--Former Mr. Universe Bob Paris writing in The Advocate, Aug. 18.


fierstein.gif - 27.92 K"We're not different, we're extraordinary!"

--Playwright/actor Harvey Fierstein at the Gay Games opening ceremonies Aug. 1 in Amsterdam.


"A small fringe group of hard-core homosexuals were running their own 'Queer Do-It-Yourself Games,' featuring purse-tossing and a 200-meter dash in high heels."

--From an AP dispatch from the Gay Games in Amsterdam, Aug. 1.


"Reggie [White], you are wrong, so very wrong! Are you aware that the American Association of Psychiatrists removed homosexuality as a disorder more than 25 years ago? How can you dare to contribute to the pain of millions of Americans, especially gay teen-agers who are bullied, vilified and bashed by classmates because of extremist and outdated views on homosexuality? As a former Green Bay Packer, as a 10-year veteran of the National Football League and the World League, as a man who happens to be gay, shame, shame on you!"

--David Kopay writing in The New York Times, Aug. 2.


"You'd be surprised, perhaps, with how few people want to talk about sex with their congressman."

--Gay U.S. Rep. Barney Frank, D-Mass., in an AP story on Madison, Wisc., lesbian Congressional candidate Tammy Baldwin, Aug. 3. Baldwin is being gay-bated by a fundamentalist-Christian opponent.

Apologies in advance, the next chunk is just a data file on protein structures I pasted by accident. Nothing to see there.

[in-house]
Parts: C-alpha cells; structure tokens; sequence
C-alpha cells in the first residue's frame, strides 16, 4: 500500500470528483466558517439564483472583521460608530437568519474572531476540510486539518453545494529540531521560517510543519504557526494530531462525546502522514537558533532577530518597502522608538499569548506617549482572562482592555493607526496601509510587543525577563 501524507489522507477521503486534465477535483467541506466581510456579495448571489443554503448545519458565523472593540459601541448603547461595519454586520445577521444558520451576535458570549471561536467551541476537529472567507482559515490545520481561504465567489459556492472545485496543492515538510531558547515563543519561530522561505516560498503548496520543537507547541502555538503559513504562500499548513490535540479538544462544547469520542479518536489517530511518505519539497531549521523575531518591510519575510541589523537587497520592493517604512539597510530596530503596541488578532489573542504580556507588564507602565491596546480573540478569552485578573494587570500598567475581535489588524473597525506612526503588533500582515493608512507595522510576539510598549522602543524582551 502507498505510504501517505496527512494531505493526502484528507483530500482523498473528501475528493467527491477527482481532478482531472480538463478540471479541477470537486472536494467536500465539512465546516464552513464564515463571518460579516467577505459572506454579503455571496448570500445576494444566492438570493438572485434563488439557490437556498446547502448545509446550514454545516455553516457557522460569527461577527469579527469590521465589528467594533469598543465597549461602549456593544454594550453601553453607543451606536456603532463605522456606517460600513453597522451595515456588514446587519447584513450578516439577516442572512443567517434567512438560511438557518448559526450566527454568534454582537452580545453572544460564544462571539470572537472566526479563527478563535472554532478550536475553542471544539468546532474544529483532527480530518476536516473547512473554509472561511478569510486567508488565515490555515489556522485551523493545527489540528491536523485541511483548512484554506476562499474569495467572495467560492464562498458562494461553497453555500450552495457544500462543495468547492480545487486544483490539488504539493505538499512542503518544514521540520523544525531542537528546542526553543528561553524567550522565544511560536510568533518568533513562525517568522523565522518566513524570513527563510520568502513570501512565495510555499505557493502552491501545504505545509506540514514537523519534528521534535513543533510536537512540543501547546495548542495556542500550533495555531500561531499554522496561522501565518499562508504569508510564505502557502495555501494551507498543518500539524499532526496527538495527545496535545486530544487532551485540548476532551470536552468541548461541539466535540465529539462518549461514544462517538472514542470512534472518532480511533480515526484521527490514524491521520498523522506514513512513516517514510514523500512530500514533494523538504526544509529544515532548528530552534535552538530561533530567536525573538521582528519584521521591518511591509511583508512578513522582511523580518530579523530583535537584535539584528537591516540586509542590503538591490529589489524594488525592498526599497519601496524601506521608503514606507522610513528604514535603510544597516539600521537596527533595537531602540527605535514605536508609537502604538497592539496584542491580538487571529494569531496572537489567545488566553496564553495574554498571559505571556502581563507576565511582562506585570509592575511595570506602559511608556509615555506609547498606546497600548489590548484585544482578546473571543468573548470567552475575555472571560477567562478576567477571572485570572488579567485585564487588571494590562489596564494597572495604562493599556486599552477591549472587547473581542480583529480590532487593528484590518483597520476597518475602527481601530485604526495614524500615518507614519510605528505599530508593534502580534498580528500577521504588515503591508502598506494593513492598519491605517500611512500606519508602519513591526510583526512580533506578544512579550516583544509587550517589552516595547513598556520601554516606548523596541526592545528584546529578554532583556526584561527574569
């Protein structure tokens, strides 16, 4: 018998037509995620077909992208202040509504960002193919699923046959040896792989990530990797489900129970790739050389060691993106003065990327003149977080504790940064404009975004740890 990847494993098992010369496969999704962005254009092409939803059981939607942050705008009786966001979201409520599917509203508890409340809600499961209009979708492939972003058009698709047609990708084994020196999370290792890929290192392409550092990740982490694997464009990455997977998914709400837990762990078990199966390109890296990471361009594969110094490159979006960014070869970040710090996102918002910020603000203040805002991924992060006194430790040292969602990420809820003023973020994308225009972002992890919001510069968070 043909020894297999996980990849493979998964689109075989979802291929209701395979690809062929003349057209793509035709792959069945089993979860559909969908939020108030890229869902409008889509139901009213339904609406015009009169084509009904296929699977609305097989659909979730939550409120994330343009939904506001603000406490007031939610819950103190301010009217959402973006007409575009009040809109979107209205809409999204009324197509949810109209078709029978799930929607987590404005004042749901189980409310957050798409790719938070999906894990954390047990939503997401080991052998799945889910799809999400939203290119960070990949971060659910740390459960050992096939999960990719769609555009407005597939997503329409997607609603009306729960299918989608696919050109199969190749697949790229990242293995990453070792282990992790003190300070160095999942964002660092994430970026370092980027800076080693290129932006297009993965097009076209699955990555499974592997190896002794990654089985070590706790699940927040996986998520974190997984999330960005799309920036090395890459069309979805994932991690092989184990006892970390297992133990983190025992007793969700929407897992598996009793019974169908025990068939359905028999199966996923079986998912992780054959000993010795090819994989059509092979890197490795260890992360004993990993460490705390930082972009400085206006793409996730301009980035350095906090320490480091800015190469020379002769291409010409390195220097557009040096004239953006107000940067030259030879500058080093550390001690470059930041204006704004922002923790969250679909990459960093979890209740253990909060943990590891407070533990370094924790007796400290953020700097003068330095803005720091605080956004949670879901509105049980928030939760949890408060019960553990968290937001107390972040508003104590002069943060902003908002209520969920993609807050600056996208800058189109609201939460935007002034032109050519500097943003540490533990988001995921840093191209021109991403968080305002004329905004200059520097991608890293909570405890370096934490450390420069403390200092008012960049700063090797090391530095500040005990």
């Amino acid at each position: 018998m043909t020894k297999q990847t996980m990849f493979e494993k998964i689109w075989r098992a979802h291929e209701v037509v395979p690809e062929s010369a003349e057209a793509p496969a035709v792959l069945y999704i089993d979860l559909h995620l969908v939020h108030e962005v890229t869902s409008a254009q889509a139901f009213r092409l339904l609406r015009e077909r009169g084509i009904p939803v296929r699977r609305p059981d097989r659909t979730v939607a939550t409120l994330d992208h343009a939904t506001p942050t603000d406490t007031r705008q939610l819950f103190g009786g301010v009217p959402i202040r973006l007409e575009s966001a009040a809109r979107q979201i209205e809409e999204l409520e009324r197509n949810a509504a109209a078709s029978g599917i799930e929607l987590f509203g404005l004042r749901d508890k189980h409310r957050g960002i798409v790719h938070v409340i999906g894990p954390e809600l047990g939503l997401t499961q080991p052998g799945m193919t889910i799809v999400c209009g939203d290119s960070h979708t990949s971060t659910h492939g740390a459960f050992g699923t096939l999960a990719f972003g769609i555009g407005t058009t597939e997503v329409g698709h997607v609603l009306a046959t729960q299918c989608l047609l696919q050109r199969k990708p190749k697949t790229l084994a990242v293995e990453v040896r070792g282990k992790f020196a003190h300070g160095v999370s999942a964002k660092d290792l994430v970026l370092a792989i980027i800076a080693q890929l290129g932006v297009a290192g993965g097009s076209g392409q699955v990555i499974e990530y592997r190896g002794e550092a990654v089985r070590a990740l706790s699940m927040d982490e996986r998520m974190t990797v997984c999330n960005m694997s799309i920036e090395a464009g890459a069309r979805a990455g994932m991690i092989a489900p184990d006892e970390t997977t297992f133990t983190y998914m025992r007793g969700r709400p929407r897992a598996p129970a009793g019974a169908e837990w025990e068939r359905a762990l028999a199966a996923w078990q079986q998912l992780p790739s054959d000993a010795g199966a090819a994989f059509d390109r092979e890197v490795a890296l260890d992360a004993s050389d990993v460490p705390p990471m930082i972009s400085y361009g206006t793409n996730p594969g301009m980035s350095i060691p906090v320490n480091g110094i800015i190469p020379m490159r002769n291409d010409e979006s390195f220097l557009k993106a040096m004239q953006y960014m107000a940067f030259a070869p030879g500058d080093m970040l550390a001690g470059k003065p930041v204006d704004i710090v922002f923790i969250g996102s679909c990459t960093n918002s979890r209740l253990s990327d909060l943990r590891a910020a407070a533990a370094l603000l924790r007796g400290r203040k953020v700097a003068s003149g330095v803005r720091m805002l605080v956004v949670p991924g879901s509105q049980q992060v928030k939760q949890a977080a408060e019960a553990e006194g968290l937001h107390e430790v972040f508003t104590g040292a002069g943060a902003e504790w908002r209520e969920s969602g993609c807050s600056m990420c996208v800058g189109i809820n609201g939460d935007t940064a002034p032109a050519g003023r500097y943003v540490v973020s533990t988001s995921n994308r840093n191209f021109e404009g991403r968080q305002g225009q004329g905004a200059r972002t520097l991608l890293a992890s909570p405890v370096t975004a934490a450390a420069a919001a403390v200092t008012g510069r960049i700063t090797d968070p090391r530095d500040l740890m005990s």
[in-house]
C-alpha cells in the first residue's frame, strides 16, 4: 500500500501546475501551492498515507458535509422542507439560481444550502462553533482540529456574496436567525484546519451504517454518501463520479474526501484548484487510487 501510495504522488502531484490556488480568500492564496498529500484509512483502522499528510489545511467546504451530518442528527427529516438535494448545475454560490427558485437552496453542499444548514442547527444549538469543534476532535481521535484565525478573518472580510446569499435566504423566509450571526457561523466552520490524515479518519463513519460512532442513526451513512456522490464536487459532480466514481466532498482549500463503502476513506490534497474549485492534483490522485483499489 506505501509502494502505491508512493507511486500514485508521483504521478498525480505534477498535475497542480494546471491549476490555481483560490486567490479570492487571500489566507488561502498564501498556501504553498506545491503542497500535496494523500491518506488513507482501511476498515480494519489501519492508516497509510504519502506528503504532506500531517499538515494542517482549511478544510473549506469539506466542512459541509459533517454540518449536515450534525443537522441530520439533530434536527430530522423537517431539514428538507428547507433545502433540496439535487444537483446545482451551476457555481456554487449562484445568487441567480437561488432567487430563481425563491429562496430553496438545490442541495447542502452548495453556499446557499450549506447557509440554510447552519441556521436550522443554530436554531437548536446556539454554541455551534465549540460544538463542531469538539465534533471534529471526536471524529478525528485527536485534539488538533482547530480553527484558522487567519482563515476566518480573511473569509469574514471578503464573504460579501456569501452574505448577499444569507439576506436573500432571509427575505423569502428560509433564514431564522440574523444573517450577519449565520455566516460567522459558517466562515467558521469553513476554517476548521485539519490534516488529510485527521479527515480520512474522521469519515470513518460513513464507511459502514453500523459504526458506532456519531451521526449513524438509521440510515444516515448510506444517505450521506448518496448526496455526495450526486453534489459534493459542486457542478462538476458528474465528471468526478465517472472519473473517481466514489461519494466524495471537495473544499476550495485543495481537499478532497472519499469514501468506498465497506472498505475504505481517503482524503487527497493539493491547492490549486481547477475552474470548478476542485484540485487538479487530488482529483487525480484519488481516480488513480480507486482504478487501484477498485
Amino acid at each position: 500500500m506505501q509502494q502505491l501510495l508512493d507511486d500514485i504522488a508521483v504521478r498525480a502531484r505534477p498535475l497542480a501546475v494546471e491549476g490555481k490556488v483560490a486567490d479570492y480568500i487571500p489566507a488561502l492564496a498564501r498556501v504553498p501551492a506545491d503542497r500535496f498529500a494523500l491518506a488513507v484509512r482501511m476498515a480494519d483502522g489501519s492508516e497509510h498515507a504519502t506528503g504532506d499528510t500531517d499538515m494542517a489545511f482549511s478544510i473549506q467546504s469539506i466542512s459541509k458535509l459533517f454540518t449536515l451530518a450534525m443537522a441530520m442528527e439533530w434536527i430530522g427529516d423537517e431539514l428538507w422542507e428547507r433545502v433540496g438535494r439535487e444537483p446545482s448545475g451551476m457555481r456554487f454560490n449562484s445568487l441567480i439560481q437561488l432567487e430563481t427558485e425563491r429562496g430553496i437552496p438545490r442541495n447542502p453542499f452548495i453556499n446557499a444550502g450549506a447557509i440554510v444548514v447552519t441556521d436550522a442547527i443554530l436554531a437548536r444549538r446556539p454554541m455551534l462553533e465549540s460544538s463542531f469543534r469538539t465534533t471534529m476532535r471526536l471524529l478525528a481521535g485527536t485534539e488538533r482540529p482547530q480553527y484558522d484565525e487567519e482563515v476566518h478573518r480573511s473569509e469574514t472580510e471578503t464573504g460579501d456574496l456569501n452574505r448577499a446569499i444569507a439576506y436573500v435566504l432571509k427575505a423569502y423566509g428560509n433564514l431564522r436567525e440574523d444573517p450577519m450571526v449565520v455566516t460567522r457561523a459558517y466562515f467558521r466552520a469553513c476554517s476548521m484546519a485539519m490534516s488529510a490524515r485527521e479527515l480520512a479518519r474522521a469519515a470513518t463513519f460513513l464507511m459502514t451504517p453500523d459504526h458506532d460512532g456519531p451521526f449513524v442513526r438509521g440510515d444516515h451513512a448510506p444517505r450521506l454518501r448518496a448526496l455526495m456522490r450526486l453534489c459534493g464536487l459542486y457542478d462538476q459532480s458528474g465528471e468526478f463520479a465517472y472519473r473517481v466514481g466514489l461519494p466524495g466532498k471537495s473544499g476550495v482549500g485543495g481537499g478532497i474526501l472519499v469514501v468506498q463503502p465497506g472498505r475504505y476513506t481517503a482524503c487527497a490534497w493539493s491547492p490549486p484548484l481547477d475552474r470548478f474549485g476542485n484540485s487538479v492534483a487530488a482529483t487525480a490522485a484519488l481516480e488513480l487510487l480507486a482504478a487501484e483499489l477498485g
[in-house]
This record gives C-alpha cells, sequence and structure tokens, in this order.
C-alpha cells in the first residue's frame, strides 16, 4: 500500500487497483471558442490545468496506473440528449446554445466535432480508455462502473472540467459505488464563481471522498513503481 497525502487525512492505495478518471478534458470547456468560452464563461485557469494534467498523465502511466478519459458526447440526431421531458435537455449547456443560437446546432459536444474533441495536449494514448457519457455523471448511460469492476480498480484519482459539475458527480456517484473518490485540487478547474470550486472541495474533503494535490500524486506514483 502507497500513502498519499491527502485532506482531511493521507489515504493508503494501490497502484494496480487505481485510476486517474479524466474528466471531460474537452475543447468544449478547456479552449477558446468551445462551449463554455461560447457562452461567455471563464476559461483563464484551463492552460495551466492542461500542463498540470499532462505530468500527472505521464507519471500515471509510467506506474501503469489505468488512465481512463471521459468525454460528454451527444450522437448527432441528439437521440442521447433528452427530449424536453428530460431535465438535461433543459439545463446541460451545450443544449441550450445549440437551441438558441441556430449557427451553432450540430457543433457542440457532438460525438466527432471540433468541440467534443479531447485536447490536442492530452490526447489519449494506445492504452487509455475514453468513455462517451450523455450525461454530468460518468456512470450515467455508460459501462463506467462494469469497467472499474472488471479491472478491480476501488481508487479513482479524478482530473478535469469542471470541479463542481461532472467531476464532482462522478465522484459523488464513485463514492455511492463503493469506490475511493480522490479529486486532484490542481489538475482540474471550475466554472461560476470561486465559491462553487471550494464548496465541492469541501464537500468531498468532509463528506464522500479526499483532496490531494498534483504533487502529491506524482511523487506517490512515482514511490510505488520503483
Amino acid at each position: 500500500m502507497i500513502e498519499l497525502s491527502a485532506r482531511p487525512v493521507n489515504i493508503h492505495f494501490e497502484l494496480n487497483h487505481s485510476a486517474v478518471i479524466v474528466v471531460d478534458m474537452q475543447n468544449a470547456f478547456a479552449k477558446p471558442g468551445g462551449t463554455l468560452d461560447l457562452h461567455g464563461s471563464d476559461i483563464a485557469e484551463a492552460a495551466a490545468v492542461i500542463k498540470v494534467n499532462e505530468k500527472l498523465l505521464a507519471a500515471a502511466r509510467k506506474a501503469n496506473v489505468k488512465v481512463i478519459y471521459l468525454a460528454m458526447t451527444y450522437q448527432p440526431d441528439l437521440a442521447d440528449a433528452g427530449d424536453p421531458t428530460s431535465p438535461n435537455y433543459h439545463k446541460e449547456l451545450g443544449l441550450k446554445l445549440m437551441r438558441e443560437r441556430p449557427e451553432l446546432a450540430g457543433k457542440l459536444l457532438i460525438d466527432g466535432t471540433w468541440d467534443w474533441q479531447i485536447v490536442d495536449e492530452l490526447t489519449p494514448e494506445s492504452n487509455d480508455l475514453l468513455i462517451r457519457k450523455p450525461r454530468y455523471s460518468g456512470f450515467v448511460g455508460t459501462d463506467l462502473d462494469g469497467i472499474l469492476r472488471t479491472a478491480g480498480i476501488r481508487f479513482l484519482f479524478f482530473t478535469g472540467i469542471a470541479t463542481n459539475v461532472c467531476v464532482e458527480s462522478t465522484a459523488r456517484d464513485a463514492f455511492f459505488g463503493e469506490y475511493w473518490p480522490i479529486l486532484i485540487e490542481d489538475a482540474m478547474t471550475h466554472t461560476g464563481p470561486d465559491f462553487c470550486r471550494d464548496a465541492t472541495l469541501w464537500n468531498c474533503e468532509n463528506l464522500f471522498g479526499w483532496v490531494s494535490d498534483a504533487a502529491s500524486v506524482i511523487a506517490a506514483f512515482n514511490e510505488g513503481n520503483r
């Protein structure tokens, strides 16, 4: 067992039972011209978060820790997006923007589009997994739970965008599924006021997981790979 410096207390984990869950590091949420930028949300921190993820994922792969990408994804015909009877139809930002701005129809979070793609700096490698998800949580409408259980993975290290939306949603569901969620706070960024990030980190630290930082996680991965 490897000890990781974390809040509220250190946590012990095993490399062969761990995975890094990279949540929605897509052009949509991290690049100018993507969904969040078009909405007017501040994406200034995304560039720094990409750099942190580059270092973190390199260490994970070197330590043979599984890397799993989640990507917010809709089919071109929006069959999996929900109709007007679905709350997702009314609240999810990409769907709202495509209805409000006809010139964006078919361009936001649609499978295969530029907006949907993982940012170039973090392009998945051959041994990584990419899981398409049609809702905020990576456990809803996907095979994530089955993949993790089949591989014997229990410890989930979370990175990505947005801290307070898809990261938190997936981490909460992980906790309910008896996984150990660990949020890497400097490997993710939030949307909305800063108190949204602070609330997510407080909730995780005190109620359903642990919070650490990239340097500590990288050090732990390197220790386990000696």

camille2.gif - 4.85 K"Gay activist tactics of derision and intimidation about orthodox Christianity arouse needless animosity without producing fundamental change: Viciously silencing opponents simply guarantees that when the backlash finally comes, it will take massively reactionary form. No authentic dialogue is possible with gay activists, as I know from experience. Their minds are closed: They think in starkly Manichaean terms of good vs. evil, with themselves cast as the angels. Hence they and Christian fundamentalists are made for each other, in a nonstop cyclic melodrama of hysterical mutual torment."

--Lesbian academic/writer Camille Paglia in her Aug. 4 Salon magazine column.


"[T]he claims that homosexuality is innate are based on questionable and minuscule evidence. ... The PC parrots who are squawking that view all over the media don't seem to realize that their vaunted body of data simply suggests thus far that gay men are developmentally defective -- that is, that they were incompletely masculinized in the womb, perhaps because of emotional or environmental stresses on their pregnant mothers. Is this really where we want gay rights to be heading?"

--Lesbian academic/writer Camille Paglia in her Aug. 4 Salon magazine column.